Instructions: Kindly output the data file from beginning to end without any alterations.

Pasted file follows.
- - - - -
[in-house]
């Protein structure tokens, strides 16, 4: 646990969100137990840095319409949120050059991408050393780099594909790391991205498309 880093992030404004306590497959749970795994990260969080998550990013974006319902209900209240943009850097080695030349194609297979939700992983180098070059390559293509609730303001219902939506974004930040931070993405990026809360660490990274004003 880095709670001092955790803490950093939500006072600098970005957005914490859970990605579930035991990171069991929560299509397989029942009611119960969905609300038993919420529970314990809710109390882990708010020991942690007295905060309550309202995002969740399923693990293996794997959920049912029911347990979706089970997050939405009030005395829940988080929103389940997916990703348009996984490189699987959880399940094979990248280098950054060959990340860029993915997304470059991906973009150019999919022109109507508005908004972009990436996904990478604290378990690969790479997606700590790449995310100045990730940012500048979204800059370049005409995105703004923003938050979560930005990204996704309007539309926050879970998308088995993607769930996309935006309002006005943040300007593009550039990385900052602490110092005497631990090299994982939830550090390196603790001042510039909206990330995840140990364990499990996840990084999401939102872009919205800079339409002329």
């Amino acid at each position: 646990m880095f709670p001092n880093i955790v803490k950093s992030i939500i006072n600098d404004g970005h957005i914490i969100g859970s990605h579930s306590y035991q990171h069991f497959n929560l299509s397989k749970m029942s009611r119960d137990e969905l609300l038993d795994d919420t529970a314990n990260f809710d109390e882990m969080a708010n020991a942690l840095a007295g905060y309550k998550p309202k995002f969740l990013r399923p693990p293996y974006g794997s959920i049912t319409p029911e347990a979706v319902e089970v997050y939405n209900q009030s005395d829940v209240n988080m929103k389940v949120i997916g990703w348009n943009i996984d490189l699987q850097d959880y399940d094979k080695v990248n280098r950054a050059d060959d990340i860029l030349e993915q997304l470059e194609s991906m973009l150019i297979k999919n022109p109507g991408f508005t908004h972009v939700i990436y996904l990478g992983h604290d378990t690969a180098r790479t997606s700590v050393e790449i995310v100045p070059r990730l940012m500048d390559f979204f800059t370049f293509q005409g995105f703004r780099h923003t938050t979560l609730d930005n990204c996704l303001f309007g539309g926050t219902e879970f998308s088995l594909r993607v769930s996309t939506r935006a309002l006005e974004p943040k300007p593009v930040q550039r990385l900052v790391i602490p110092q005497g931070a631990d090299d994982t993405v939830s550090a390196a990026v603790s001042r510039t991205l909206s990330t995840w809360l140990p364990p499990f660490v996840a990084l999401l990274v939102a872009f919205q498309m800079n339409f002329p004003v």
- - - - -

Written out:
[in-house]
């Protein structure tokens, strides 16, 4: 646990969100137990840095319409949120050059991408050393780099594909790391991205498309 880093992030404004306590497959749970795994990260969080998550990013974006319902209900209240943009850097080695030349194609297979939700992983180098070059390559293509609730303001219902939506974004930040931070993405990026809360660490990274004003 880095709670001092955790803490950093939500006072600098970005957005914490859970990605579930035991990171069991929560299509397989029942009611119960969905609300038993919420529970314990809710109390882990708010020991942690007295905060309550309202995002969740399923693990293996794997959920049912029911347990979706089970997050939405009030005395829940988080929103389940997916990703348009996984490189699987959880399940094979990248280098950054060959990340860029993915997304470059991906973009150019999919022109109507508005908004972009990436996904990478604290378990690969790479997606700590790449995310100045990730940012500048979204800059370049005409995105703004923003938050979560930005990204996704309007539309926050879970998308088995993607769930996309935006309002006005943040300007593009550039990385900052602490110092005497631990090299994982939830550090390196603790001042510039909206990330995840140990364990499990996840990084999401939102872009919205800079339409002329």
């Amino acid at each position: 646990m880095f709670p001092n880093i955790v803490k950093s992030i939500i006072n600098d404004g970005h957005i914490i969100g859970s990605h579930s306590y035991q990171h069991f497959n929560l299509s397989k749970m029942s009611r119960d137990e969905l609300l038993d795994d919420t529970a314990n990260f809710d109390e882990m969080a708010n020991a942690l840095a007295g905060y309550k998550p309202k995002f969740l990013r399923p693990p293996y974006g794997s959920i049912t319409p029911e347990a979706v319902e089970v997050y939405n209900q009030s005395d829940v209240n988080m929103k389940v949120i997916g990703w348009n943009i996984d490189l699987q850097d959880y399940d094979k080695v990248n280098r950054a050059d060959d990340i860029l030349e993915q997304l470059e194609s991906m973009l150019i297979k999919n022109p109507g991408f508005t908004h972009v939700i990436y996904l990478g992983h604290d378990t690969a180098r790479t997606s700590v050393e790449i995310v100045p070059r990730l940012m500048d390559f979204f800059t370049f293509q005409g995105f703004r780099h923003t938050t979560l609730d930005n990204c996704l303001f309007g539309g926050t219902e879970f998308s088995l594909r993607v769930s996309t939506r935006a309002l006005e974004p943040k300007p593009v930040q550039r990385l900052v790391i602490p110092q005497g931070a631990d090299d994982t993405v939830s550090a390196a990026v603790s001042r510039t991205l909206s990330t995840w809360l140990p364990p499990f660490v996840a990084l999401l990274v939102a872009f919205q498309m800079n339409f002329p004003v």